Austrian President Heinz Fischer is in Jordan for a few days, to strengthen economic ties with the Middle East country. He arrived this morning, along with his wife First Lady Margit, upon invitation by King Abdullah and Queen Rania.
Stressing the importance of bolstering ties with Jordan, the President said, “We in Austria consider Jordan as a gateway to the Middle East in many senses: Political, economic and cultural, and that is important because we need such a gateway between Europe and the Arab world. We appreciate the role Jordan is playing as a mediator between Europe and the Arab world and the intercultural dialogue between them.”
The two countries are expected to sign several economic agreements during the visit. There will also be two business forums to be held in Amman and Aqabah, where Austrian and Jordanian business leaders will discuss cooperation, exports and imports.
It is also expected that Fischer will talk about Middle East peace with the King.
Austria already exports to Jordan, though mostly phosphates. Jordan in turn sends such things as mineral water, machinery and paper.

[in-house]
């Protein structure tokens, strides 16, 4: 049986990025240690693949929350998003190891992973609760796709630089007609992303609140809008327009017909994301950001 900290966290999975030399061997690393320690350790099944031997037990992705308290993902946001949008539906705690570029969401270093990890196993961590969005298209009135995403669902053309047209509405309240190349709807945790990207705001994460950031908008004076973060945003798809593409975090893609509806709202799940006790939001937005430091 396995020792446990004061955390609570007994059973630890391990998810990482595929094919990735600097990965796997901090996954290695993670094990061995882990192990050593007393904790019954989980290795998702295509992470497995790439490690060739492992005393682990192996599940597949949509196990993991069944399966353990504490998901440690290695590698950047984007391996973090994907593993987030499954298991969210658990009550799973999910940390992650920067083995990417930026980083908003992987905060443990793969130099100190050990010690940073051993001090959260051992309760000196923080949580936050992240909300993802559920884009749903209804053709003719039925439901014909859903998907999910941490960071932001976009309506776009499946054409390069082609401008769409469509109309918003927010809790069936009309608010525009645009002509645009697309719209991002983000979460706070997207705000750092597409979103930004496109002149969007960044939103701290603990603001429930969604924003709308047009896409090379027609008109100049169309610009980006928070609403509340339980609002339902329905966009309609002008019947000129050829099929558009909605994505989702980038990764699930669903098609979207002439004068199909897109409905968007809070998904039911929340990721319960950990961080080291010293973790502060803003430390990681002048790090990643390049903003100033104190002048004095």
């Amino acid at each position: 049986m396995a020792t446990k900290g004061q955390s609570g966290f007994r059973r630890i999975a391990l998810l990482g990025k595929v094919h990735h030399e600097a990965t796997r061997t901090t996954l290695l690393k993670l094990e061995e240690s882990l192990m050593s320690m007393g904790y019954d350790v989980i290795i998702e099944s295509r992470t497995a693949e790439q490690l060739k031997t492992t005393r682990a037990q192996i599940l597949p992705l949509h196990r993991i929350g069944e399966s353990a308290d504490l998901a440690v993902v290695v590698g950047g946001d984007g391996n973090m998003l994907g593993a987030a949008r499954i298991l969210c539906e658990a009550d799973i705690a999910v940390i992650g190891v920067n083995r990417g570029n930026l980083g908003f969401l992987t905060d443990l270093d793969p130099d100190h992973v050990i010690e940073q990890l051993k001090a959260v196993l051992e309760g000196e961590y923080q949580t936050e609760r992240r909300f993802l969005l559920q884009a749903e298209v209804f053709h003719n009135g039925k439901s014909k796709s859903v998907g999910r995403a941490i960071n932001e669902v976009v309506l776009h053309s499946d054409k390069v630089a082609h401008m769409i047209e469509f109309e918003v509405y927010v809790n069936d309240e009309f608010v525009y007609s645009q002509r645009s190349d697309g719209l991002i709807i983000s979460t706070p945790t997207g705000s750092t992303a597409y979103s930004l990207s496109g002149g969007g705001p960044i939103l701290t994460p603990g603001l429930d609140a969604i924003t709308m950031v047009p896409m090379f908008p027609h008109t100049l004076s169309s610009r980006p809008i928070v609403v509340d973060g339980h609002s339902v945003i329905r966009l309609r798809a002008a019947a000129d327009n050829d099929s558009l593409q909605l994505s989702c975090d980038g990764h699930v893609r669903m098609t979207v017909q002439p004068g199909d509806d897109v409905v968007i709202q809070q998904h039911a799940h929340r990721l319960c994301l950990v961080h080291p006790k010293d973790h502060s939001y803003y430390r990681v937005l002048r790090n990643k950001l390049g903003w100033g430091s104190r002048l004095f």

The British royal family gathered at the Cenotaph to mark Remembrance Sunday, which honors those who lost their lives in war. This year’s event also marks the 90th anniversary of the end of World War I.
Queen Elizabeth II, Prince Philip, Prince Charles, Prince William, the Duchess of Cornwall, and the Countess of Wessex were all in attendance at the 11am, when Big Ben began to chime. The Queen joined thousands of troops, veterans and civilians in the traditional two-minute silence. The silence was broken by a single artillery blast and the sound of the Royal Marine buglers playing the “Last Post.”
The Queen then laid a wreath at the Cenotaph, located in central London near several government buildings. It is a simple stone monument inscribed with the words, “The Glorious Dead.” Her Majesty was wearing black, with a couple of poppies on her coat.
She was followed by her husband, Prince Philip, her son, Prince Charles, and her grandson Prince William. Prince Harry was not in attendance, even though he spent 10 weeks fighting in Afghanistan nearly a year ago.
British politicians also took part in wreath laying. They include Prime Minister Gordon Brown, and opposition leader David Cameron.
The Bishop of London, the Right Rev. Richard Chartres, led a short prayer service before thousands of veterans began marching.
The remembrance service is held every year on the nearest Sunday to the anniversary of the end of World War I at 11 a.m. on Nov. 11, 1918.
Remembrance Sunday now pays tribute to the dead in all conflicts, including World War II, the 122 British personnel killed in Afghanistan since 2001 and the 176 who have died in Iraq since 2003.